The Runner Sports

San Antonio Spurs Pre-Draft Breakdown

If you take LaMarcus Aldridge’s 17-footer, David Lee’s cuts to the basket, Pau Gasol’s size, Dwayne Dedmon’s defense, Kawhi Leonard’s stoicism, and Tony Parker’s leadership, you still only barely begin to fill the void left by Tim Duncan.

Now Dwayne Dedmon is gone officially, and Pau Gasol will most certainly opt into the last year on his deal. The Spurs need length. Athleticism. Playmaking. Rim defense. Rebounding. And the Spurs have the 29th pick in the draft to try to do something about it.

With these factors in mind, the Spurs have a few pre-draft workouts scheduled in the upcoming weeks.

Here’s the list:

G Sindarius Thornwell (South Carolina, senior)

South Carolina had an amazing run in March, giving Frank Martin a reason to relax the muscles on his forehead for once. His team singlehandedly ruined hundreds of brackets on its way to a Final Four berth. If you watched Alabama beat South Carolina in triple overtime last February, you probably caught a glimpse of a kid named Sindarius Thornwell going 25-33 at the free throw line. That’s impressive. Also impressive, 21 rebounds and a total of 44 points for Sindarius on the night. He’s got a serious motor, and what he lacks in finesse, he more than makes up for with aggressive drives to the hoop and his ability to make a living at the charity stripe.

C Luke Kornet (Vanderbilt, senior)

Measuring in at a healthy 7’1″, 240, Kornet could turn into a nice stretch five if he continues to work on his shot. He is a rim protector first, but he offers some real floor-spreading potential. Most importantly in making a good first impression in San Antonio, he earned a place on the All-Defensive team in his final year of SEC play. A solid 85.7% from the stripe furnishes his paint presence with an extra hint of credibility. Expect the Spurs to like his defensive presence but miss Dedmon’s athleticism when running drills with him.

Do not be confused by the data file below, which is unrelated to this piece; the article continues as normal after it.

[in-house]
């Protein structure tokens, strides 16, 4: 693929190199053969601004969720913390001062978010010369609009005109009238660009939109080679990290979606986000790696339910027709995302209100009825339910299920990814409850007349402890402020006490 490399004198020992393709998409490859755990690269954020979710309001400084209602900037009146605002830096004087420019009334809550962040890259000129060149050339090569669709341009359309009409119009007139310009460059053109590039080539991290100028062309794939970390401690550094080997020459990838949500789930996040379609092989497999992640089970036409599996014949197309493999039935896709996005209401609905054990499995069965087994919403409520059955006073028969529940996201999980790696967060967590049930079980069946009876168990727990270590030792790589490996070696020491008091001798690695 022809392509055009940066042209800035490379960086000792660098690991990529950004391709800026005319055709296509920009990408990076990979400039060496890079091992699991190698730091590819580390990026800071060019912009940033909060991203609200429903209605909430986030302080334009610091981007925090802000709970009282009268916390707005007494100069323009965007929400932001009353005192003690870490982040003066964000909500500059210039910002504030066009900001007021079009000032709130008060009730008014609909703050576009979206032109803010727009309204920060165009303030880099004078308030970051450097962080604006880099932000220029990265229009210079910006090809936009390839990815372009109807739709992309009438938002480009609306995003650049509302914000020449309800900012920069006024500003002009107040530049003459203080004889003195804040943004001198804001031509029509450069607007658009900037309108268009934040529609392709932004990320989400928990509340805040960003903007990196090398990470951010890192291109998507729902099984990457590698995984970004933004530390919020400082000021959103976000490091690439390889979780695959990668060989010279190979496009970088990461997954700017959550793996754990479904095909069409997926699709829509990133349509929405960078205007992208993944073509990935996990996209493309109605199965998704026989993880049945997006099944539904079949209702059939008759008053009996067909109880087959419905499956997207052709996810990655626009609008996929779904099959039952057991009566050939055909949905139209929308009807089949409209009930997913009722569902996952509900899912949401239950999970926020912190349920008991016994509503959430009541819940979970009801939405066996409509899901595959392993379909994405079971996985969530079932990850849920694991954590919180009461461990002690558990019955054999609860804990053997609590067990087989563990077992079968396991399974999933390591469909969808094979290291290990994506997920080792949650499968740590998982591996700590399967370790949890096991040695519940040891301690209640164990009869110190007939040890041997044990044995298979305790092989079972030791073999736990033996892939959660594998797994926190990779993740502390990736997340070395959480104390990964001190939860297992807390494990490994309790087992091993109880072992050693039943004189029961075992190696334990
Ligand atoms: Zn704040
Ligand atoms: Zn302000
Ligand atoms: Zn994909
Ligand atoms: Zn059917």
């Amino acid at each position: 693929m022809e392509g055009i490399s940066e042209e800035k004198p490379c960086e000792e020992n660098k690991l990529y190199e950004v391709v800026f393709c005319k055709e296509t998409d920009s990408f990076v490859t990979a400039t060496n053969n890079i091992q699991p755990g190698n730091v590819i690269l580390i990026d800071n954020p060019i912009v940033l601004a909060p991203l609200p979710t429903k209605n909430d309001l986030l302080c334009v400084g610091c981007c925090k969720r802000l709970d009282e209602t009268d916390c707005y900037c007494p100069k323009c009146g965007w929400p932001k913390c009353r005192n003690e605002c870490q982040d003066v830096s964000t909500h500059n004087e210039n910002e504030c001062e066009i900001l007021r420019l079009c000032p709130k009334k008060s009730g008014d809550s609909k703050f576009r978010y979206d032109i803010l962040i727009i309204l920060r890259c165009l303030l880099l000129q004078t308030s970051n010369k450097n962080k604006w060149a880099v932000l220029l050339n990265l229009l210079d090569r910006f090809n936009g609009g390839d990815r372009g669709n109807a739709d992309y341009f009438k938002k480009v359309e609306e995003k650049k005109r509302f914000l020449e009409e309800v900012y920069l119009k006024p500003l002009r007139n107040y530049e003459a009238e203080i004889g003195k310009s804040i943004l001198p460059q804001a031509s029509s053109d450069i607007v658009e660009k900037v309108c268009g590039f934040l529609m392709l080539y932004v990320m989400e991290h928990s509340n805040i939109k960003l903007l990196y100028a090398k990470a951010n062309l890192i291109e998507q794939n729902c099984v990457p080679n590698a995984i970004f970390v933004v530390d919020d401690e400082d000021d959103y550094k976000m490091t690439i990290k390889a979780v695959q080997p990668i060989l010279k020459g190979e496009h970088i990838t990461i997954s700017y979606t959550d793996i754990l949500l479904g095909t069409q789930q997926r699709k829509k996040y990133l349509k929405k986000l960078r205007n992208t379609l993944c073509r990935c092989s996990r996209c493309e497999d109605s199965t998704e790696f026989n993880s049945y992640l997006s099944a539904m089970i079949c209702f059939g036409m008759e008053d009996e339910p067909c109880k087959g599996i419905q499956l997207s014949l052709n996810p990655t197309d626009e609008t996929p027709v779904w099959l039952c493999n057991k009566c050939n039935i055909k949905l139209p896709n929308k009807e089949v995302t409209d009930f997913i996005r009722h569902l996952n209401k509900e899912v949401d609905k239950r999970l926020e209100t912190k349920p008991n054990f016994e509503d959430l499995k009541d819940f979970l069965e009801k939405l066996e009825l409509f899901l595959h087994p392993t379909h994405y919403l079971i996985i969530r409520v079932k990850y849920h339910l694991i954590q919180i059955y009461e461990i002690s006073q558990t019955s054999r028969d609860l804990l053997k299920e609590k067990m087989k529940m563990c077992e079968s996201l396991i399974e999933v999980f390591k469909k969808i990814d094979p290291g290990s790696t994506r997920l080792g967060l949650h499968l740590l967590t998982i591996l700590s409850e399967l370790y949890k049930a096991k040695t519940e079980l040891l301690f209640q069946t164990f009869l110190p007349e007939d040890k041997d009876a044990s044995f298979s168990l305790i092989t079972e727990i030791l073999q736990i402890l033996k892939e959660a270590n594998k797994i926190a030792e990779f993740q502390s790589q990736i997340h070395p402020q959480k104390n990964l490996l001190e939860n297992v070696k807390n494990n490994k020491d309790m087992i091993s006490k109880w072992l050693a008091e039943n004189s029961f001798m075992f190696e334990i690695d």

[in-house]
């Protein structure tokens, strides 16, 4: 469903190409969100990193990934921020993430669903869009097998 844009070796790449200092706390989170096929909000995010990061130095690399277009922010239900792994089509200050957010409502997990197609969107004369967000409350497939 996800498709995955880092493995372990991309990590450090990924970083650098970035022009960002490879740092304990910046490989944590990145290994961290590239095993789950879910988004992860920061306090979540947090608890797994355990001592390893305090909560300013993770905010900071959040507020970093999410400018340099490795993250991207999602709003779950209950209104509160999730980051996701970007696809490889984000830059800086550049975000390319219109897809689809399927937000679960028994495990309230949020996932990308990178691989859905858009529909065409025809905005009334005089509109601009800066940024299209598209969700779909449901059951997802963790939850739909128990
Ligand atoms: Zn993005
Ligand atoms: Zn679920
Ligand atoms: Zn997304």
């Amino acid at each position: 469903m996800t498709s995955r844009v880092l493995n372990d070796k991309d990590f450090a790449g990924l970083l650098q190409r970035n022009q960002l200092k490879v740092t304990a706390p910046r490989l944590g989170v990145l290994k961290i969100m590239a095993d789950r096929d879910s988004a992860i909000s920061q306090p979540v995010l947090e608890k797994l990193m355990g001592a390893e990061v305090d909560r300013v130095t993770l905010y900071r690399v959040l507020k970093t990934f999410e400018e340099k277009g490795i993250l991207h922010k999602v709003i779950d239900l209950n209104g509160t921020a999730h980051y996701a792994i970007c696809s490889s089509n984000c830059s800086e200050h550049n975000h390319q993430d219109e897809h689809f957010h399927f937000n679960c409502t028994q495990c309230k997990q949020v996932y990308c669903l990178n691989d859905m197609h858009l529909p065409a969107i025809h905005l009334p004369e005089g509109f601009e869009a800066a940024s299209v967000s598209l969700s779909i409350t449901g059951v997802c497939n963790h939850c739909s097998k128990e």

G Jabari Bird (Cal, senior)

Bird was almost a 40% 3-point shooter last year, and his jump shot is a thing of elevational beauty. He plays with his heart on his sleeve, and if he bulks up a little, his stock will only continue to rise. The Spurs could use a good kick-in-the-pants guy coming off the bench next season, especially if Jonathan Simmons and/or Patty Mills leaves. Some things to watch out for: he went down in March with a gash-inducing concussion and wasn’t cleared to play in the NIT tournament, where Cal lost in the first round without their spark plug. Also, he owned Pac-12’s 4th-highest turnover rate last year. But he did shoot 54% eFG last year, and 44% from the field. But only one stat here is certain: he plays like there’s blood in the water, 100% of the time.

F Ivan Rabb (Cal, sophomore)

The only underclassmen on a list of seniors, Rabb has the benefit of time on his side. The importance of developing at the college level cannot be understated, but there is also such a thing as waiting too long for the draft. He’s 6’6″ with a 7’1″ wingspan, and after deciding to spend a second year in college, he came away with 14 points and 10.5 rebounds per game. Not bad for a youngster, and the Spurs need all the rebounding they can get these days.

F Moses Kingsley (Arkansas, senior)

History has proven that sometimes 22 is simply too old to get yourself acclimated to the NBA coming out of college. Those are precious early years, and the right locker room can be the difference between success and draft bust. From Nigeria by way of Canada, Kingsley was a basketball late bloomer a la Dedmon. His delayed development might actually come with an extra ounce of maturity which the Spurs covet. He is a physical force who shows exciting defensive upside, especially close to the net. He is extremely explosive, and at his best when he’s swatting layups emphatically into the stands. Somewhere along the way, Kingsley developed into a solid 44% 3-point shooter, too.

A lot of mock drafts have guys like Jordan Bell or Isaiah Hartenstein going to San Antonio with that 29th pick. Some think the Spurs are due to draft another international player in the first round after a couple domestic pickups. That would be classic Spurs.

It would also be classic Spurs to draft someone not listed in the article above, nor in any other forum on Earth. Somebody no one has ever heard of, maybe a kid they noticed playing pick-up ball in the Virgin Islands. That would also be classic Spurs.

But the common thread between these prospects is their transition game, and if you think that has nothing to do with the way the Western Conference Finals played out this year, you’re selling Gregg Popovich short.

It wouldn’t be the first time he has re-tooled on the fly after a playoff exit.

Justin Heller
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Justin Heller

NBA Spurs Lead Writer at The Runner Sports
NBA guy. Manu apologist. Tim Duncan clergyman. Van Exel admirer. Embiid fan club. Players Tribune articles can never be bad. The three most important letters in the NBA are g-i-f.
Grew up all over, ended up in San Antonio, where I live currently. Come enjoy the churros with me, Chuck.
Justin Heller
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